By Delroy A. Whyte-Hall
Within the past year-and-a-half, thousands of Jamaicans have lost their jobs – conveniently blamed on the worldwide economic downturn.
This kind of job loss is unprecedented in Jamaica, and of course, the country’s leaders seem impotent in charting a way out of this crisis.
Resilient as though they might be, not everybody is taking it lying down. In fact, there been a marked increase in sellers of products and services than buyers – meaning that most people have decided to employers of themselves rather than being employees to the whims and fancy of others.
And one of the areas that people are turning to for their salvation is agriculture.
Subsequent to presenting his recent analysis of the key findings from the World Investment Report 2009 and the
relevance to Jamaica’s agriculture sector, I spoke to Dr. David Lowe (the outgoing Chairman, Agricultural Development Corporation, Ministry of Agriculture & Fisheries), and asked whether there were any real opportunities for Jamaican entrepreneurs, particular for those who see agriculture as a viable business option.
Without hesitation, he answered: “Yes, there are… because going into your own farm business offers rewards that range from being your own boss, to working at something you enjoy, to earning income for yourself.”
However, Dr. Lowe noted that one of the first considerations in going into your own agricultural business is that it has got to be seen as any other business that comes with its own unique risks. “If you’re interested in agriculture, from either the prospective of production or local sales, then success of a farming operation requires careful planning and decision-making, and most importantly, a sound business plan to guide him or her through the initial start-up years. And as it relates to having a business plan, the AIC (Agro-Investment Corporation) is there to guide you through the process.”
In terms of opportunities that are available to potential small-to-medium-sized business farmers, Dr. Lowe said you don’t necessarily have to be knowledgeable or show competent in any the various farming disciplines. What you can do is to look to hiring someone with the required expertise in agriculture. “There are a lot of CASE (College of Agriculture, Science & Education) students out there who would gladly welcome the opportunity to be paid a stipend to help you develop the farm as it relates to best practices. Later on, you probably could hire him or her as a business person after graduation to fully manage the operation,” says Dr. Lowe.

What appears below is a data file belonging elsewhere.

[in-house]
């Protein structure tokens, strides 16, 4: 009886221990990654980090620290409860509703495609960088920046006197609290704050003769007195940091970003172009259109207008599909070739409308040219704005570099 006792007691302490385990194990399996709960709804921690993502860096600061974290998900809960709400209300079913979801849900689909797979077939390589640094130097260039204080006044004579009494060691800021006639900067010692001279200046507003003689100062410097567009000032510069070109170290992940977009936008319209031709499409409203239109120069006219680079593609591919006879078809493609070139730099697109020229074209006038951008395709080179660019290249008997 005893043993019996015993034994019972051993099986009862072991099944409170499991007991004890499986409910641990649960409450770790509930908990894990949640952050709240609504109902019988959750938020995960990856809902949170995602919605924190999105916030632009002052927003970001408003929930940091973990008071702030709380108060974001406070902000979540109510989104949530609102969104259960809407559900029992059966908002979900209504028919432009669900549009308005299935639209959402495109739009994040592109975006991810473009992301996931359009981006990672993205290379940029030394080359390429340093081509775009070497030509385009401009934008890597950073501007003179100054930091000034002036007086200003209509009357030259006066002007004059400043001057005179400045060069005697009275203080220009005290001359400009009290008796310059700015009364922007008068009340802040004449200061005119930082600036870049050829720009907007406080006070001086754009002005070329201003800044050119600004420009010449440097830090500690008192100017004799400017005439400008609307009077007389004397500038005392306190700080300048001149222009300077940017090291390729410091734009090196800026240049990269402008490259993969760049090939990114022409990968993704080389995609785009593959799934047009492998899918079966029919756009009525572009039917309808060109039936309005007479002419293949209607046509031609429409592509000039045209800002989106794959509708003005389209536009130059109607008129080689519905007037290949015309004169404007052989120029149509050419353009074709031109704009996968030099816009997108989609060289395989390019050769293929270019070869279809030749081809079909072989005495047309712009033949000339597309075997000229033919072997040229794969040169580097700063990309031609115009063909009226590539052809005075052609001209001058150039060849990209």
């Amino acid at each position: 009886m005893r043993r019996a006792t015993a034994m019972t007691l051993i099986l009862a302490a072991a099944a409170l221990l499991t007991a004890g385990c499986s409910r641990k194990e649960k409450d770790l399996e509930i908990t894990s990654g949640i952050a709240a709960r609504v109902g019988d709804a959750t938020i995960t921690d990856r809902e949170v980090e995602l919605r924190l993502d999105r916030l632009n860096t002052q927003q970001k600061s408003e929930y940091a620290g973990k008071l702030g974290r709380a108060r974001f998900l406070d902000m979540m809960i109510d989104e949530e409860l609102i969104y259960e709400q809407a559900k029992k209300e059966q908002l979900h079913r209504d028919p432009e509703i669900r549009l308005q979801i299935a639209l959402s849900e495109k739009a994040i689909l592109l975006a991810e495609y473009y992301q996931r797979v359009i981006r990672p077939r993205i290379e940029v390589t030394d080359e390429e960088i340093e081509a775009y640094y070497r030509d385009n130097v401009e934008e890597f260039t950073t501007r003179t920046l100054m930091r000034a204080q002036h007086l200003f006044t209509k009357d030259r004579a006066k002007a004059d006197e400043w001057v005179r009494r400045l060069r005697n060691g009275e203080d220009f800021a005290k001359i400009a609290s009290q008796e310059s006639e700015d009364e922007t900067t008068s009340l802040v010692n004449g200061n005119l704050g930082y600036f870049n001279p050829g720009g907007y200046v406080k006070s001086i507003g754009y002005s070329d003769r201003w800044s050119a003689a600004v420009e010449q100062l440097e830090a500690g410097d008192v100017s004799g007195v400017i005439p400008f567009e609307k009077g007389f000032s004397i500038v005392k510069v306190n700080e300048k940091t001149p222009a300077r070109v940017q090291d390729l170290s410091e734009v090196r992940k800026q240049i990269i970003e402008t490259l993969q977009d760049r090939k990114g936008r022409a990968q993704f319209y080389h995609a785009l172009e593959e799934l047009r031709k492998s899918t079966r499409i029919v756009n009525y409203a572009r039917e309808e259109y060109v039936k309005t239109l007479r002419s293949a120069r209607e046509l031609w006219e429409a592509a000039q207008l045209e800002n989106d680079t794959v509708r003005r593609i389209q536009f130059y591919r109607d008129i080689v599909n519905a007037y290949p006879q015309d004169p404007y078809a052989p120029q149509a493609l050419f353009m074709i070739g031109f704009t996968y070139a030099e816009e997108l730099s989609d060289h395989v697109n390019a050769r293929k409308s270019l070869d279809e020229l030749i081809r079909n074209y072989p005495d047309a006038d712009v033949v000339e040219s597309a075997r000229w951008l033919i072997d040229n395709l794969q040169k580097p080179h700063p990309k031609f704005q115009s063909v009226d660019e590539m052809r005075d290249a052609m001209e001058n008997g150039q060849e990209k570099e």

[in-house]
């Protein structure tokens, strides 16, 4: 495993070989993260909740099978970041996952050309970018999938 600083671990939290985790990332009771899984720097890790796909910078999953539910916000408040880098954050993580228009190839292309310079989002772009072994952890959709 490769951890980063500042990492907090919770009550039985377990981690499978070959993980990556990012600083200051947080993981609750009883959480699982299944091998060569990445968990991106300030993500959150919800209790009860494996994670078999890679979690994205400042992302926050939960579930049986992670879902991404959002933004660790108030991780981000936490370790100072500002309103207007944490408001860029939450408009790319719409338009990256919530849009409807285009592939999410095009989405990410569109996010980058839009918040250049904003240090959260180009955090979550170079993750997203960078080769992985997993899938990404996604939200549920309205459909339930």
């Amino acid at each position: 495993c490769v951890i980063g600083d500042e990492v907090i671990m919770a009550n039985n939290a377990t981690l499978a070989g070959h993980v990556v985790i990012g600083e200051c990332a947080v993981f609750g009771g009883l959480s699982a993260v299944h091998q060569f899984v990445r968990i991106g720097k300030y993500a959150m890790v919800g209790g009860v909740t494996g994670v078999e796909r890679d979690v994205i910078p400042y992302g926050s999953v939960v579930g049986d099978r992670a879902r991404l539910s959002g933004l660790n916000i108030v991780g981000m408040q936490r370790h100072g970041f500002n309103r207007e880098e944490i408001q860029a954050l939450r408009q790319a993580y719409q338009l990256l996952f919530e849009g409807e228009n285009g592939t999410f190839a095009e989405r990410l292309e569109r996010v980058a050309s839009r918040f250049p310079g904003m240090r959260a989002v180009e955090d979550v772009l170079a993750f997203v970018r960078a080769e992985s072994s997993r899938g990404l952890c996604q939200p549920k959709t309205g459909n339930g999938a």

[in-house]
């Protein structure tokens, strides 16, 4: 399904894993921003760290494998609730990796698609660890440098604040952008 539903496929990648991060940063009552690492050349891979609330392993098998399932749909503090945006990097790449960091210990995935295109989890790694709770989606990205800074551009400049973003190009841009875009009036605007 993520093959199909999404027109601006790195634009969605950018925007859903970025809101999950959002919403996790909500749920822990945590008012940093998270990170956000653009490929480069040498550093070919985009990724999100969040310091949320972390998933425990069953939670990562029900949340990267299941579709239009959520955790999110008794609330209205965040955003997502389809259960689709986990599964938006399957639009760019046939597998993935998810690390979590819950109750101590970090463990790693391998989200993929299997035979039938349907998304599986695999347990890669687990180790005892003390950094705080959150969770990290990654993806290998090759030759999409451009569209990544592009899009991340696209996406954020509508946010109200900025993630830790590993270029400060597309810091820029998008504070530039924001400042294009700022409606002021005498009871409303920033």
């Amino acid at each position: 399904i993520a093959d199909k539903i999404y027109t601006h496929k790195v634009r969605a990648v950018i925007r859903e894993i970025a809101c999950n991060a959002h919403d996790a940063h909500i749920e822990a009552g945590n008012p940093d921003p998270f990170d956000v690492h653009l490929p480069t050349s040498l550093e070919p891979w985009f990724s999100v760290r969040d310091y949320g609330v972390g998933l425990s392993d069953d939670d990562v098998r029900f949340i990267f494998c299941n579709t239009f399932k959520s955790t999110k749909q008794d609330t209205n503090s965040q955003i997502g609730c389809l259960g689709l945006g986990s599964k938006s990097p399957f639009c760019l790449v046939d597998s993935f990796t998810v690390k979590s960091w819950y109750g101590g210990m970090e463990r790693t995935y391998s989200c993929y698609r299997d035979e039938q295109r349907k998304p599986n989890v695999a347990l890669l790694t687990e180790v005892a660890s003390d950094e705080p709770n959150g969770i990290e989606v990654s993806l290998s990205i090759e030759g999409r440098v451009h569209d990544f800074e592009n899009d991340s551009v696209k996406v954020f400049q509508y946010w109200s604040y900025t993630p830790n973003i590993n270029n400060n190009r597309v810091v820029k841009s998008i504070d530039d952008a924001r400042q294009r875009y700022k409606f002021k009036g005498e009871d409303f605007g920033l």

Other areas in which you could get involved in agriculture, noted Dr. Lowe, include your focusing on agro-processing. “You might not have an interest in going out there in the hot sun and toiling away, but what you can do is to purchase raw materials from local farmers and create a value-added product, such as a paste or chutney, or something that can add value to an agro-processor or some other entrepreneur,” explains Dr. Lowe, adding that that was going to be critical in going forward!
He continues: “Now everything has to be methodological, and I warn and encourage small investors in agriculture that it is not the typical kind of business that carries the typical business risk. It is much more than one can imagine.
“The issue is to start small, look for high-premium products, don’t just look to producing fruits and vegetables unless you have a particular interest there, look at other things like lemon grass (fever grass), or look at the areas like spices – spices, like Jamaica red, or scotch bonnet; look at livestock, where there might be an opportunity for productive capacity to hotels or smaller supermarkets.
“Whatever happens with a small business, the person has to be one of focus, measured investment. Start small, build knowledge, grow, and develop.”
Another area of opportunity, according to Dr. Lowe, includes “contract farming.” His advice to small investors is that you have got to find someone who needs productive capacity, and sell to them.
“So if you have a supermarket, for example, Empire or Hi Lo, who needs a number of kilograms per year of certain agricultural produce, and should that number of kilograms equates to 100% of your capacity, then you have a relationship right there,” Dr. Lowe explains. “Start from a market-driven approach and work backwards. Don’t first produce and then expect to find sales.”
There you have it. Agriculture is definitely a choice avenue of enterprise, and I believe this is an area that small-to-medium-sized business investors should investigate. The potential to going into your own farm business is awesome – from being your own boss, to working at something you enjoy, to earning income for yourself!
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